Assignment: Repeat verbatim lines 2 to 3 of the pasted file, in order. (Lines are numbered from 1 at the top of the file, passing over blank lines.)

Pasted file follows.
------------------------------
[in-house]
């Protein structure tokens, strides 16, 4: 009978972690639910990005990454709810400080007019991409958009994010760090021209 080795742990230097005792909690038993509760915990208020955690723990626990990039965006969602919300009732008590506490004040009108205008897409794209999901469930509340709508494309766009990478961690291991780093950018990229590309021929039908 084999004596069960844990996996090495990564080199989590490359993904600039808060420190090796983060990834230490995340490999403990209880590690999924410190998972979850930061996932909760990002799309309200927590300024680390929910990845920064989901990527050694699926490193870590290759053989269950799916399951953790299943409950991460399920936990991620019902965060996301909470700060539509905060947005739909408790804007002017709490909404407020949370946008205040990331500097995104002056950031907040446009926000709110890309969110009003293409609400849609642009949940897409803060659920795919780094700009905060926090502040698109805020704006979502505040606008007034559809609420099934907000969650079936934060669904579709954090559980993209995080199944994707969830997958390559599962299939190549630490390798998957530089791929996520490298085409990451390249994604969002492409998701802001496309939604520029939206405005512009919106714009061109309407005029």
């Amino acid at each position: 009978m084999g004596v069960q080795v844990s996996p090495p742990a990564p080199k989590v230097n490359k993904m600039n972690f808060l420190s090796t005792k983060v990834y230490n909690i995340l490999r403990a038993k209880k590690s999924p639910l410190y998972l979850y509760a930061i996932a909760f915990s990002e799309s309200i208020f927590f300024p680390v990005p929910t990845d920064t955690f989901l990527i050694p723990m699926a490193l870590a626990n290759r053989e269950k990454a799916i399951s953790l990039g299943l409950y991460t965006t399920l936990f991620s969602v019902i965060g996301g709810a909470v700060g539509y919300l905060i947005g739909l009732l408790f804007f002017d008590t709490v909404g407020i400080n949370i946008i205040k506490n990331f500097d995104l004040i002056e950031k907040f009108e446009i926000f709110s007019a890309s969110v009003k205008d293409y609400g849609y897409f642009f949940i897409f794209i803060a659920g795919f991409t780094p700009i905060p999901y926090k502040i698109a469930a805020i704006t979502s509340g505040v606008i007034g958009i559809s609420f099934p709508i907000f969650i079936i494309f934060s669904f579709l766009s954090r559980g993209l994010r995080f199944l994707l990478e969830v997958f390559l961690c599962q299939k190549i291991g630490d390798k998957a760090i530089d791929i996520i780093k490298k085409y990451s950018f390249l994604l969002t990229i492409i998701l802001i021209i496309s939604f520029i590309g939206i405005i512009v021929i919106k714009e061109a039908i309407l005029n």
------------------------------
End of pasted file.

């Protein structure tokens, strides 16, 4: 009978972690639910990005990454709810400080007019991409958009994010760090021209 080795742990230097005792909690038993509760915990208020955690723990626990990039965006969602919300009732008590506490004040009108205008897409794209999901469930509340709508494309766009990478961690291991780093950018990229590309021929039908 084999004596069960844990996996090495990564080199989590490359993904600039808060420190090796983060990834230490995340490999403990209880590690999924410190998972979850930061996932909760990002799309309200927590300024680390929910990845920064989901990527050694699926490193870590290759053989269950799916399951953790299943409950991460399920936990991620019902965060996301909470700060539509905060947005739909408790804007002017709490909404407020949370946008205040990331500097995104002056950031907040446009926000709110890309969110009003293409609400849609642009949940897409803060659920795919780094700009905060926090502040698109805020704006979502505040606008007034559809609420099934907000969650079936934060669904579709954090559980993209995080199944994707969830997958390559599962299939190549630490390798998957530089791929996520490298085409990451390249994604969002492409998701802001496309939604520029939206405005512009919106714009061109309407005029």
């Amino acid at each position: 009978m084999g004596v069960q080795v844990s996996p090495p742990a990564p080199k989590v230097n490359k993904m600039n972690f808060l420190s090796t005792k983060v990834y230490n909690i995340l490999r403990a038993k209880k590690s999924p639910l410190y998972l979850y509760a930061i996932a909760f915990s990002e799309s309200i208020f927590f300024p680390v990005p929910t990845d920064t955690f989901l990527i050694p723990m699926a490193l870590a626990n290759r053989e269950k990454a799916i399951s953790l990039g299943l409950y991460t965006t399920l936990f991620s969602v019902i965060g996301g709810a909470v700060g539509y919300l905060i947005g739909l009732l408790f804007f002017d008590t709490v909404g407020i400080n949370i946008i205040k506490n990331f500097d995104l004040i002056e950031k907040f009108e446009i926000f709110s007019a890309s969110v009003k205008d293409y609400g849609y897409f642009f949940i897409f794209i803060a659920g795919f991409t780094p700009i905060p999901y926090k502040i698109a469930a805020i704006t979502s509340g505040v606008i007034g958009i559809s609420f099934p709508i907000f969650i079936i494309f934060s669904f579709l766009s954090r559980g993209l994010r995080f199944l994707l990478e969830v997958f390559l961690c599962q299939k190549i291991g630490d390798k998957a760090i530089d791929i996520i780093k490298k085409y990451s950018f390249l994604l969002t990229i492409i998701l802001i021209i496309s939604f520029i590309g939206i405005i512009v021929i919106k714009e061109a039908i309407l005029n």